|Kitty Warren at work in her kitchen. Lucy Mercer/A Cook and Her Books|
I love this picture of my grandmother, Kitty Warren, probably taken in the early 50s. Note the perfectly done nails and the triple strand pearls. This was taken in her kitchen, where she wrote her stories for Women's Wear Daily, typing them out on her manual typewriter that she stored on a shelf in the pantry. I guarantee you she's wearing hose and heels and has a coordinating handbag in the chair by the door. I loved my grandmother because she was an original; hard-working and hilarious in a slightly ditzy Southern belle kind of way. She was a lady, when that word meant so much more than it does now. She was also the only other writer in my family.
As the only daughter in a family of boys, Kitty grew up in the kitchen, but I don’t think it really took. She loved food more than she loved cooking, but raising three boys in Birmingham, Alabama, meant learning how to put good, solid, rib-sticking meals on the table three times a day. She may have made meat loaf for supper, but in her heart, she was a chicken salad kind of girl. Preferably served on a lettuce-lined plate by a waitress in a black uniform and starched white apron at Rich’s Magnolia Room.
|Beaten biscuits with strawberry jam. Lucy Mercer/A Cook and Her Books.|
Still, family gatherings found us gathered around the cherry wood oval-shaped table in her dining room, with the pier-glass above the antique buffet reflecting the sterling tea service polished to a blinding burnish. The summertime standard meal was sliced ham, biscuits, fresh green beans cooked with a ham bone until they had given up all resemblance to a vegetable product and soaked up the briny porky broth. There would be sliced tomatoes, salted and peppered, with a bowl of Duke’s mayonnaise alongside, and potato salad with and without celery. That’s right, a tiny bowl of potato salad made without celery, just for my picky grandfather. Children who reached for the wrong potato salad bowl were gently reminded that that potato salad didn’t belong to them. (And if they didn’t like celery, they could just pick it out.)
Although this bounty came from Kitty’s kitchen, she didn’t do dessert. She loved sweets, but wasn’t much of a baker, so my mom, and eventually I, would bring cakes. Layer cakes went over well, and I became adept at making carrot cake with cream cheese frosting, and pound cakes served with fresh strawberries and whipped cream.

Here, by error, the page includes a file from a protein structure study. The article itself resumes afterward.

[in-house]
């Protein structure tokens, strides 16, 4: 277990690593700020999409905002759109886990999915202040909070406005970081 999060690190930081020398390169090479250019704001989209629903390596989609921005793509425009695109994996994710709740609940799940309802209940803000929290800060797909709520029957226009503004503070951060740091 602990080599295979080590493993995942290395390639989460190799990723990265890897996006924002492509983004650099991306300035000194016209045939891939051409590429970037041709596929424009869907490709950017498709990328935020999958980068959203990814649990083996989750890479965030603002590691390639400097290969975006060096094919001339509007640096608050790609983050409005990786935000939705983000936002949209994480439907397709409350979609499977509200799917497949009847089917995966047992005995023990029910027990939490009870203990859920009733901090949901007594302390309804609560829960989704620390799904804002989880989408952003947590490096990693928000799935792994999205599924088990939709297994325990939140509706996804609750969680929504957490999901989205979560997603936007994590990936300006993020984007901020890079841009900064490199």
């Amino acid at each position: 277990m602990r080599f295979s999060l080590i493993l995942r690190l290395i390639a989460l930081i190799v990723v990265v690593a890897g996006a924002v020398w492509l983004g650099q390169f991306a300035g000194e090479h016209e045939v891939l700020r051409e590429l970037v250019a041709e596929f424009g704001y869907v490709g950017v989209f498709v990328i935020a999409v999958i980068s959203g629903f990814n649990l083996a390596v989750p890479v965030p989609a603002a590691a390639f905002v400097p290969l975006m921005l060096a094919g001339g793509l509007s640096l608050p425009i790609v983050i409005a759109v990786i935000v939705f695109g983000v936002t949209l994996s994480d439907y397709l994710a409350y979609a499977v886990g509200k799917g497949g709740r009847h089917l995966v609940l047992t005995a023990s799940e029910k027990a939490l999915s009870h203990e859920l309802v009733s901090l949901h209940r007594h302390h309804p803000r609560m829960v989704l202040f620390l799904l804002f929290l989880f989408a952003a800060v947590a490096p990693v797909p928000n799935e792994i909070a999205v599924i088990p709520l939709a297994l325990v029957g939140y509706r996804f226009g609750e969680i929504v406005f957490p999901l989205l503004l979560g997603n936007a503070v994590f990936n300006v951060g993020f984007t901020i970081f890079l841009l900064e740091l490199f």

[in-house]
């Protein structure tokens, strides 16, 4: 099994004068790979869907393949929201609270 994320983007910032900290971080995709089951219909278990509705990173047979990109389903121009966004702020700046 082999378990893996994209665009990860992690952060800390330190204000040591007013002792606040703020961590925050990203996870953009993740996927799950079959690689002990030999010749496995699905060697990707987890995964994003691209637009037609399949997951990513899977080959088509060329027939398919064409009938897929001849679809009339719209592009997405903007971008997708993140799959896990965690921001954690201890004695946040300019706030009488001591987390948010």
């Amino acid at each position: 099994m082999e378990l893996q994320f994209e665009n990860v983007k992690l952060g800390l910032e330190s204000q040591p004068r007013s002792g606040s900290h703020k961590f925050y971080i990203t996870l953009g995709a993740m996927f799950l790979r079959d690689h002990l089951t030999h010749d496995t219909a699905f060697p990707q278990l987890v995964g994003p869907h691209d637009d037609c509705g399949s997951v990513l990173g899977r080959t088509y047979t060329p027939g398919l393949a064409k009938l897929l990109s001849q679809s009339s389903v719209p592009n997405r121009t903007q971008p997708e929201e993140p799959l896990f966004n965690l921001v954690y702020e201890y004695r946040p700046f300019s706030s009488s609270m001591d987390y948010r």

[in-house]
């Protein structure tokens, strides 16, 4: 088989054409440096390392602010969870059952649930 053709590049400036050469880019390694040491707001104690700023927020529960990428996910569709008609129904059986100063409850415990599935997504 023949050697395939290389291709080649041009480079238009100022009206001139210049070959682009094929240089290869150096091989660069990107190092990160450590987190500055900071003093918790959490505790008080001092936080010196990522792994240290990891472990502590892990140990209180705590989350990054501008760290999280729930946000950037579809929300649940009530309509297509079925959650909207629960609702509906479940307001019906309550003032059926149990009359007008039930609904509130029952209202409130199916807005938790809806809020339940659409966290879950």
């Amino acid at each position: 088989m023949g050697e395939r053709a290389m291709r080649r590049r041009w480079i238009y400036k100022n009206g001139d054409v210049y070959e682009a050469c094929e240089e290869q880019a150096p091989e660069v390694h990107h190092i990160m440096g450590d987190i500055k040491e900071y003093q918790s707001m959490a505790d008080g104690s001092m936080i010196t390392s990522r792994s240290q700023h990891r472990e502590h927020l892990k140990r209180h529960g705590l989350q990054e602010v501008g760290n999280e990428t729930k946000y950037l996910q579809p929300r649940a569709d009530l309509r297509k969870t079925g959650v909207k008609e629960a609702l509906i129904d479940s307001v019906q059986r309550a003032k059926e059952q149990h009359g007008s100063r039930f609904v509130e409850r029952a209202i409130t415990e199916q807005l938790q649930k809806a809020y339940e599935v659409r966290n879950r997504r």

I say Kitty wasn’t a baker, but it’s not really true. She could make biscuits, and they were always in a linen napkin-lined basket on the table. Not the fluffy, puffy lard-laden layered biscuit that is the modern idea of the Southern biscuits. Because of my grandfather’s disdain for “baking powder biscuits,” Kitty learned to make a half-dollar size (probably cut out with a jelly glass) biscuit without leavening. They were thin, and tender, and…I never got the recipe, although I asked her for it. She brushed me off, just saying they were “a little bit of this and a little bit of that.” I think she wanted to talk about her latest pair of Ferragamo shoes or perhaps what the ladies in the bridge foursome ate that week.
|Beaten biscuit dough. Lucy Mercer/A Cook and Her Books|
As I’ve read more about Southern foodways, I’ve wondered if Kitty’s biscuits were beaten biscuits, the hardtack of the South. A couple scoops of flour, a handful of fat such as shortening or butter, mixed with water until it makes a smooth and pliable dough. Not handled quickly and gently as baking genius Shirley Corriher advises in her legendary Touch of Grace biscuits, but beaten into bloody (figurative), blistering (literal) submission with a sturdy rolling pin or mallet. There’s even a contraption called a beaten biscuit machine, resembling a laundry mangle or Count Rugen’s medieval torture device, in which dough is repeatedly run through rollers up to 100 times, until it blisters at the edges and is ready to cut and bake.